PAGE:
Plagued daily by headaches and elliptical nightmare visions of a desert landscape stalked by a woman in red (one can't help but be reminded of the films of Tarsem Singh – never a good thing) the manifestation of Ambrosio's conflicted subconscious arrives in the form of Valerio, a 'novice' whose burned face is obscured by a mask, which protects from sunlight. Allegedly seeking to get closer to God under Ambrosio's guise, the swellheaded monk's own mask of virtuous faultlessness begins to slip when he welcomes Valerio into the order despite the qualms of his brothers. The mentor's piousness is outmatched only by his pride, which anticipates the giddy height of his fall.
The decidedness of his instruction – that Valerio should yearn for punishment instead of fleeing it – serves as Ambrosio's own confession of the narrowness of his life experience within the cloistered walls of the abby. Iris in/iris out scene transitions, though a touch anachronistic, let us feel those walls moving in still closer, and Moll compounds the sense of entrapment by restricting the radius of the camera movement and shooting Cassel in candle-lit close ups, a disembodied head affronted by shadow.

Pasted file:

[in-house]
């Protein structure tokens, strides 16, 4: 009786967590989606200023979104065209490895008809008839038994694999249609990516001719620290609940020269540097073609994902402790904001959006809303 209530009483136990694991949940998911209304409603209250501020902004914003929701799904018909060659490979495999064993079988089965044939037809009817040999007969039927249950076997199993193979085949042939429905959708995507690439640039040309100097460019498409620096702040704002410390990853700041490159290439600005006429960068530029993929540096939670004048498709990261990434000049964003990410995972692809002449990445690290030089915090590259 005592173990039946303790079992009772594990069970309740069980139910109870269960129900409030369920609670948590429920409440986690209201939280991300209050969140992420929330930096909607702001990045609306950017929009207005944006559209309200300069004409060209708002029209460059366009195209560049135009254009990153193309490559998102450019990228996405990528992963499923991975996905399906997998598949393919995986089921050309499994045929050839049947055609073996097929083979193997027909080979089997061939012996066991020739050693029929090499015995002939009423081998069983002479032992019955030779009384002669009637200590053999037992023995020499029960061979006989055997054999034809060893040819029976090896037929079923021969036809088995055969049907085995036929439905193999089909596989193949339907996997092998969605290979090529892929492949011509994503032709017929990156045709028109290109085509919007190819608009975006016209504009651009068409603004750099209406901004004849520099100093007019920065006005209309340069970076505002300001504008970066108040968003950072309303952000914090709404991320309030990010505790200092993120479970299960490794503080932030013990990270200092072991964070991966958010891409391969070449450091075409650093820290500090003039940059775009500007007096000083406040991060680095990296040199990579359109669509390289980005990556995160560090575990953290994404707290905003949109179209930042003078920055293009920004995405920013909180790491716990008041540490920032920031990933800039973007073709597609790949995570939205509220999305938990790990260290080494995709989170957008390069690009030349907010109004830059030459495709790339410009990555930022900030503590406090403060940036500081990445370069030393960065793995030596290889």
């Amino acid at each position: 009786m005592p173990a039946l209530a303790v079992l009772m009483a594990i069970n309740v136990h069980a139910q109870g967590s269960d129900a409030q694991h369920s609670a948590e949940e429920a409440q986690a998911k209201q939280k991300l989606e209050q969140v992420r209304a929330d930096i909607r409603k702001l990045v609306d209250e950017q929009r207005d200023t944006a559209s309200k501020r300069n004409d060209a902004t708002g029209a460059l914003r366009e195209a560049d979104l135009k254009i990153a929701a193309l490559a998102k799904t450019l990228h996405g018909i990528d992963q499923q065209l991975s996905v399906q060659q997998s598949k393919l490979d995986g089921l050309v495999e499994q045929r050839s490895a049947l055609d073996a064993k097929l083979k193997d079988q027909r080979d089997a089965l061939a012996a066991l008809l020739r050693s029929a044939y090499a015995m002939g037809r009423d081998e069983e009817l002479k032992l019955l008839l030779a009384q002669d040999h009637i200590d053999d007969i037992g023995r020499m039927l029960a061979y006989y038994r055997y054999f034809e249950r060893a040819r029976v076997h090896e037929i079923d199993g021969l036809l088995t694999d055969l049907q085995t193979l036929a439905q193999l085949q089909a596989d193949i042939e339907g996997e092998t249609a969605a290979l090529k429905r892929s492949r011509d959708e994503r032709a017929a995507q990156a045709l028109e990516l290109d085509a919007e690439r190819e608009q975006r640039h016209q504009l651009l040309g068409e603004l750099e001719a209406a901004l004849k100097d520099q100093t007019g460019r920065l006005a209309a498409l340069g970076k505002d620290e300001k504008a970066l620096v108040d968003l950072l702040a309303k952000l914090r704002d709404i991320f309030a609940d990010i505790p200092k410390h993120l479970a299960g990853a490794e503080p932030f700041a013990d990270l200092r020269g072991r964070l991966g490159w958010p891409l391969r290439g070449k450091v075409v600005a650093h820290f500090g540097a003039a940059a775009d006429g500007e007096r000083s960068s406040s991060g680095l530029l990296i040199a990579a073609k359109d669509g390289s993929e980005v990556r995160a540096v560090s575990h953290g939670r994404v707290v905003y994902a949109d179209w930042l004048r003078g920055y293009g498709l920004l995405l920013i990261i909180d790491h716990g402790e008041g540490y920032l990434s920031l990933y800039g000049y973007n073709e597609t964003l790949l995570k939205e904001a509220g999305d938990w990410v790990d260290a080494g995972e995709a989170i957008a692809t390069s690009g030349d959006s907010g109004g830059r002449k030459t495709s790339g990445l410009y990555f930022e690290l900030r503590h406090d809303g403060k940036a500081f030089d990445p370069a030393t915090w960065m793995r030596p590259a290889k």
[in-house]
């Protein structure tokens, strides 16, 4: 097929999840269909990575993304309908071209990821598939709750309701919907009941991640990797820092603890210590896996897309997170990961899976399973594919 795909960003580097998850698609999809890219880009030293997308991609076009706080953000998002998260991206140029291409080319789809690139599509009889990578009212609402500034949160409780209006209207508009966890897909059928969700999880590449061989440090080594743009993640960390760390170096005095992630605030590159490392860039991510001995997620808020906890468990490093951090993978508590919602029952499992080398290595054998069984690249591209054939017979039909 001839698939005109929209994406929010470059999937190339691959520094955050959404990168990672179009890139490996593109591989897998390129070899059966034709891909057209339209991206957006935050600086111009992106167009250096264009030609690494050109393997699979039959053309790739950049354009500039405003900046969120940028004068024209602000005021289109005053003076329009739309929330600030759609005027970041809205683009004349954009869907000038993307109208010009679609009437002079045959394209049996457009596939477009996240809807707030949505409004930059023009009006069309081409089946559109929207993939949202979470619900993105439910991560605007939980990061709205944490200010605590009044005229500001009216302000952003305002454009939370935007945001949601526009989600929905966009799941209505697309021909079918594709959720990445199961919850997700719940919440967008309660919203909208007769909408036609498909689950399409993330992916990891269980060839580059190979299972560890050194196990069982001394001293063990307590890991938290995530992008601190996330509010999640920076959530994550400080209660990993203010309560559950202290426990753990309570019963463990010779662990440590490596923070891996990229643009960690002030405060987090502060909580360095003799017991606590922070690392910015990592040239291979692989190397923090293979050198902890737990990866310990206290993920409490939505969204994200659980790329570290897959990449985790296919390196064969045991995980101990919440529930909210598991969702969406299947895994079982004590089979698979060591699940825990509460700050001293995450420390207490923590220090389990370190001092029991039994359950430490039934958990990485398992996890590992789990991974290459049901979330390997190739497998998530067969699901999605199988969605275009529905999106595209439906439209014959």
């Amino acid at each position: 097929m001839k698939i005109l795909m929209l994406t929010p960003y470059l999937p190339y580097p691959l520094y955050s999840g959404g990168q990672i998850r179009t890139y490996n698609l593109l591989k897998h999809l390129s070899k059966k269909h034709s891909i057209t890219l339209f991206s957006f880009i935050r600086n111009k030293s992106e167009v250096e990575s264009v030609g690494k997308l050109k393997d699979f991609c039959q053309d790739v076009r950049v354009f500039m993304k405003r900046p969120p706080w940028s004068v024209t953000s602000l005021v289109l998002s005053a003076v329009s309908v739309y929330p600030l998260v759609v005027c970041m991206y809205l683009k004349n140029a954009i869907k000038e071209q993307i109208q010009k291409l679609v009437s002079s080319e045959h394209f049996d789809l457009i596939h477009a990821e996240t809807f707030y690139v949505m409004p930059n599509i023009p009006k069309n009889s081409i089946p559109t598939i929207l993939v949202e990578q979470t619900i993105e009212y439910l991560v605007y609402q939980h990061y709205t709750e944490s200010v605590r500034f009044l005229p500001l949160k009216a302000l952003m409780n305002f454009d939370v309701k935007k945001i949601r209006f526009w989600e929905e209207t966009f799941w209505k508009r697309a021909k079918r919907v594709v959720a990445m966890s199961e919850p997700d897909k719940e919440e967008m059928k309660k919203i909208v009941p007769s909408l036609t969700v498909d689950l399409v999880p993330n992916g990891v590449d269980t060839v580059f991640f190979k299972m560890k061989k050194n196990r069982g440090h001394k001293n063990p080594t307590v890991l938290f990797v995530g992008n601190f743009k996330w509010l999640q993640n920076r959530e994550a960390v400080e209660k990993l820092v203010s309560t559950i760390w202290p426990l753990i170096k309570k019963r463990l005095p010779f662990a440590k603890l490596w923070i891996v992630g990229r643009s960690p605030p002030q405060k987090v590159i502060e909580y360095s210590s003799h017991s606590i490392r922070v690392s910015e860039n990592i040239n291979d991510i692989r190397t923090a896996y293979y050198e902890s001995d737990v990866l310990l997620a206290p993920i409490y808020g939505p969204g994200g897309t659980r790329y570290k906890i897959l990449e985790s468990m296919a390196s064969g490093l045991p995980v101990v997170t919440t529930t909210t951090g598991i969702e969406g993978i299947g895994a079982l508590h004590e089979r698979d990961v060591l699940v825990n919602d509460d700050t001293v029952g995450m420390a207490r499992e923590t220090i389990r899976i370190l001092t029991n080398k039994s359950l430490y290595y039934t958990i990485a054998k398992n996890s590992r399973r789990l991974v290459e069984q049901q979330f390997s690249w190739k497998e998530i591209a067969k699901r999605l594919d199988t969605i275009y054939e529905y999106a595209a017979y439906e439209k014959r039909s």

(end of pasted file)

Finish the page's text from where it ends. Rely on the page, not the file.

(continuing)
It's not by accident that Ambrosio looks decapitated at times, for his head is most definitely on the chopping block. When Valerio is revealed as a she-devil temptress of the flesh, Ambrosio is forced to face feelings he has up till now kept tenuously in check. As in The Page Turner/La tourneuse de pages before this, Déborah François perfectly embodies a certain kind of glacial sexuality, thawing the chains of everything Ambrosio has psychologically locked away. The monk's liberation comes at a price, however, for their union is but a priapic taunt, which turns master towards violent, bestial servitude. In this respect, Moll's major Gothic touchstone outside of the work he has adapted is clearly Bronte's Jane Eyre, only this time the unkempt madwoman has been set loose from the attic-prison of Ambriosio's subconscious and will not be contained.